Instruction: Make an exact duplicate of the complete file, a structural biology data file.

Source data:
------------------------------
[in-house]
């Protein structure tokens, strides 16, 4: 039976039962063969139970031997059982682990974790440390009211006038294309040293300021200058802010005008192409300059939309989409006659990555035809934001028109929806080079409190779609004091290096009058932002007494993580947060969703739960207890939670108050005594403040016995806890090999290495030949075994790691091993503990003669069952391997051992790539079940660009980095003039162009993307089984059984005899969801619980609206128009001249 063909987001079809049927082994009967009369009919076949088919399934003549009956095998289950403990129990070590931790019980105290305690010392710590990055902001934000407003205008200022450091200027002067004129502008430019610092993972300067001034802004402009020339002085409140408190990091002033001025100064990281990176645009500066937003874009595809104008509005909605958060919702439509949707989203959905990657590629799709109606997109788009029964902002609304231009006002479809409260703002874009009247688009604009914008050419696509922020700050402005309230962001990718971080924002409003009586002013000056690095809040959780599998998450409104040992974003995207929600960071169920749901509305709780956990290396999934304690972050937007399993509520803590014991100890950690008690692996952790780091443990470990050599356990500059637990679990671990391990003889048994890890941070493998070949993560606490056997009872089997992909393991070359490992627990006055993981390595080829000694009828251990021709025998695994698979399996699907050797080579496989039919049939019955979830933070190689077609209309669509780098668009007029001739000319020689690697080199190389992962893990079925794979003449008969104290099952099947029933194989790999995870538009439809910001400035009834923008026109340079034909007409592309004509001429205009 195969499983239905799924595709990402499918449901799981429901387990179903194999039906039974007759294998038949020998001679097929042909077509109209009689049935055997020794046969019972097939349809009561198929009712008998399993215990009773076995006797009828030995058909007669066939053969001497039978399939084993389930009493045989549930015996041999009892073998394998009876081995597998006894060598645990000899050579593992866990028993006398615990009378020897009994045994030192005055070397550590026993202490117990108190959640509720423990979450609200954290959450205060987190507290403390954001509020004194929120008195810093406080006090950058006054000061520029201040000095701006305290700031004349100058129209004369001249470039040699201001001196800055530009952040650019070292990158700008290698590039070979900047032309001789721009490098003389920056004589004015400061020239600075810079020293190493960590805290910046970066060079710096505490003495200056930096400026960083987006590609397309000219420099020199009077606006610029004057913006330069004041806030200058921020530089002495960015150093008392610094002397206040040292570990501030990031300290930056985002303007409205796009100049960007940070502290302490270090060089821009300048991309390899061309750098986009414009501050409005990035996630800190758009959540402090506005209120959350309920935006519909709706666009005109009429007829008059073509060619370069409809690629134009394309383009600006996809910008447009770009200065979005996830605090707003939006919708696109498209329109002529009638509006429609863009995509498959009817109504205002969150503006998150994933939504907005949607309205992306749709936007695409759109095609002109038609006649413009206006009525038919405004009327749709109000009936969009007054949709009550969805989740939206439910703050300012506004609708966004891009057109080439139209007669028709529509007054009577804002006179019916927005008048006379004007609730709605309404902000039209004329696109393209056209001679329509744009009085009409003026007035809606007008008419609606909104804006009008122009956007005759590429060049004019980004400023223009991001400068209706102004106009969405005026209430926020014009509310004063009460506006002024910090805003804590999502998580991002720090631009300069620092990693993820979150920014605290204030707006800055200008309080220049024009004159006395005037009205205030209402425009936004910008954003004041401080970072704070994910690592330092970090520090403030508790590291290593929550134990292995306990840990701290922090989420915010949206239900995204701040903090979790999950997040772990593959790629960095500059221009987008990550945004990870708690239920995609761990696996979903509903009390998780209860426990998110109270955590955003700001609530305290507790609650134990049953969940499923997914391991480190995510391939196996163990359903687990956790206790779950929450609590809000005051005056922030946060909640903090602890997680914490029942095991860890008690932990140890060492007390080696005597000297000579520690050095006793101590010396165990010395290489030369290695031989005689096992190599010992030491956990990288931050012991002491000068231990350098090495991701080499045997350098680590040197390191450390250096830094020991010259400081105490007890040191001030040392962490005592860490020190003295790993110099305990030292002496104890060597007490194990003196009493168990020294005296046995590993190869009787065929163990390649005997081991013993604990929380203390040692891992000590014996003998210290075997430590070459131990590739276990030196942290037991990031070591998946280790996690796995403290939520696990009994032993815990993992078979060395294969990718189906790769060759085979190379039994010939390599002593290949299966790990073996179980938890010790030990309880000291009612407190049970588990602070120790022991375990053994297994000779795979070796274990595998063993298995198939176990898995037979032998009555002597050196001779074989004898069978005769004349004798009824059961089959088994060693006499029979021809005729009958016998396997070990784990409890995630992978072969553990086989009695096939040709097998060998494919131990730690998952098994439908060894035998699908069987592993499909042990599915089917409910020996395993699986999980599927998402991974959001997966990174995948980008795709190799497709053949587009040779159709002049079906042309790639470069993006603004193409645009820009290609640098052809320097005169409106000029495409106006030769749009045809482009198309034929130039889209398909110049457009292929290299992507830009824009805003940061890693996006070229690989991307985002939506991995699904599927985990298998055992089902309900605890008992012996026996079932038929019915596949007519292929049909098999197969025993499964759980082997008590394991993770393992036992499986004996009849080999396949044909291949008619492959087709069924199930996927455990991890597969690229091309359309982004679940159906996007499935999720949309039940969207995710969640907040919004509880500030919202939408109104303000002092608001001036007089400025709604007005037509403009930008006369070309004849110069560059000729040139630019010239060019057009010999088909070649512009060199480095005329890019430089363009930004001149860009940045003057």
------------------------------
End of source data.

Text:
[in-house]
């Protein structure tokens, strides 16, 4: 039976039962063969139970031997059982682990974790440390009211006038294309040293300021200058802010005008192409300059939309989409006659990555035809934001028109929806080079409190779609004091290096009058932002007494993580947060969703739960207890939670108050005594403040016995806890090999290495030949075994790691091993503990003669069952391997051992790539079940660009980095003039162009993307089984059984005899969801619980609206128009001249 063909987001079809049927082994009967009369009919076949088919399934003549009956095998289950403990129990070590931790019980105290305690010392710590990055902001934000407003205008200022450091200027002067004129502008430019610092993972300067001034802004402009020339002085409140408190990091002033001025100064990281990176645009500066937003874009595809104008509005909605958060919702439509949707989203959905990657590629799709109606997109788009029964902002609304231009006002479809409260703002874009009247688009604009914008050419696509922020700050402005309230962001990718971080924002409003009586002013000056690095809040959780599998998450409104040992974003995207929600960071169920749901509305709780956990290396999934304690972050937007399993509520803590014991100890950690008690692996952790780091443990470990050599356990500059637990679990671990391990003889048994890890941070493998070949993560606490056997009872089997992909393991070359490992627990006055993981390595080829000694009828251990021709025998695994698979399996699907050797080579496989039919049939019955979830933070190689077609209309669509780098668009007029001739000319020689690697080199190389992962893990079925794979003449008969104290099952099947029933194989790999995870538009439809910001400035009834923008026109340079034909007409592309004509001429205009 195969499983239905799924595709990402499918449901799981429901387990179903194999039906039974007759294998038949020998001679097929042909077509109209009689049935055997020794046969019972097939349809009561198929009712008998399993215990009773076995006797009828030995058909007669066939053969001497039978399939084993389930009493045989549930015996041999009892073998394998009876081995597998006894060598645990000899050579593992866990028993006398615990009378020897009994045994030192005055070397550590026993202490117990108190959640509720423990979450609200954290959450205060987190507290403390954001509020004194929120008195810093406080006090950058006054000061520029201040000095701006305290700031004349100058129209004369001249470039040699201001001196800055530009952040650019070292990158700008290698590039070979900047032309001789721009490098003389920056004589004015400061020239600075810079020293190493960590805290910046970066060079710096505490003495200056930096400026960083987006590609397309000219420099020199009077606006610029004057913006330069004041806030200058921020530089002495960015150093008392610094002397206040040292570990501030990031300290930056985002303007409205796009100049960007940070502290302490270090060089821009300048991309390899061309750098986009414009501050409005990035996630800190758009959540402090506005209120959350309920935006519909709706666009005109009429007829008059073509060619370069409809690629134009394309383009600006996809910008447009770009200065979005996830605090707003939006919708696109498209329109002529009638509006429609863009995509498959009817109504205002969150503006998150994933939504907005949607309205992306749709936007695409759109095609002109038609006649413009206006009525038919405004009327749709109000009936969009007054949709009550969805989740939206439910703050300012506004609708966004891009057109080439139209007669028709529509007054009577804002006179019916927005008048006379004007609730709605309404902000039209004329696109393209056209001679329509744009009085009409003026007035809606007008008419609606909104804006009008122009956007005759590429060049004019980004400023223009991001400068209706102004106009969405005026209430926020014009509310004063009460506006002024910090805003804590999502998580991002720090631009300069620092990693993820979150920014605290204030707006800055200008309080220049024009004159006395005037009205205030209402425009936004910008954003004041401080970072704070994910690592330092970090520090403030508790590291290593929550134990292995306990840990701290922090989420915010949206239900995204701040903090979790999950997040772990593959790629960095500059221009987008990550945004990870708690239920995609761990696996979903509903009390998780209860426990998110109270955590955003700001609530305290507790609650134990049953969940499923997914391991480190995510391939196996163990359903687990956790206790779950929450609590809000005051005056922030946060909640903090602890997680914490029942095991860890008690932990140890060492007390080696005597000297000579520690050095006793101590010396165990010395290489030369290695031989005689096992190599010992030491956990990288931050012991002491000068231990350098090495991701080499045997350098680590040197390191450390250096830094020991010259400081105490007890040191001030040392962490005592860490020190003295790993110099305990030292002496104890060597007490194990003196009493168990020294005296046995590993190869009787065929163990390649005997081991013993604990929380203390040692891992000590014996003998210290075997430590070459131990590739276990030196942290037991990031070591998946280790996690796995403290939520696990009994032993815990993992078979060395294969990718189906790769060759085979190379039994010939390599002593290949299966790990073996179980938890010790030990309880000291009612407190049970588990602070120790022991375990053994297994000779795979070796274990595998063993298995198939176990898995037979032998009555002597050196001779074989004898069978005769004349004798009824059961089959088994060693006499029979021809005729009958016998396997070990784990409890995630992978072969553990086989009695096939040709097998060998494919131990730690998952098994439908060894035998699908069987592993499909042990599915089917409910020996395993699986999980599927998402991974959001997966990174995948980008795709190799497709053949587009040779159709002049079906042309790639470069993006603004193409645009820009290609640098052809320097005169409106000029495409106006030769749009045809482009198309034929130039889209398909110049457009292929290299992507830009824009805003940061890693996006070229690989991307985002939506991995699904599927985990298998055992089902309900605890008992012996026996079932038929019915596949007519292929049909098999197969025993499964759980082997008590394991993770393992036992499986004996009849080999396949044909291949008619492959087709069924199930996927455990991890597969690229091309359309982004679940159906996007499935999720949309039940969207995710969640907040919004509880500030919202939408109104303000002092608001001036007089400025709604007005037509403009930008006369070309004849110069560059000729040139630019010239060019057009010999088909070649512009060199480095005329890019430089363009930004001149860009940045003057």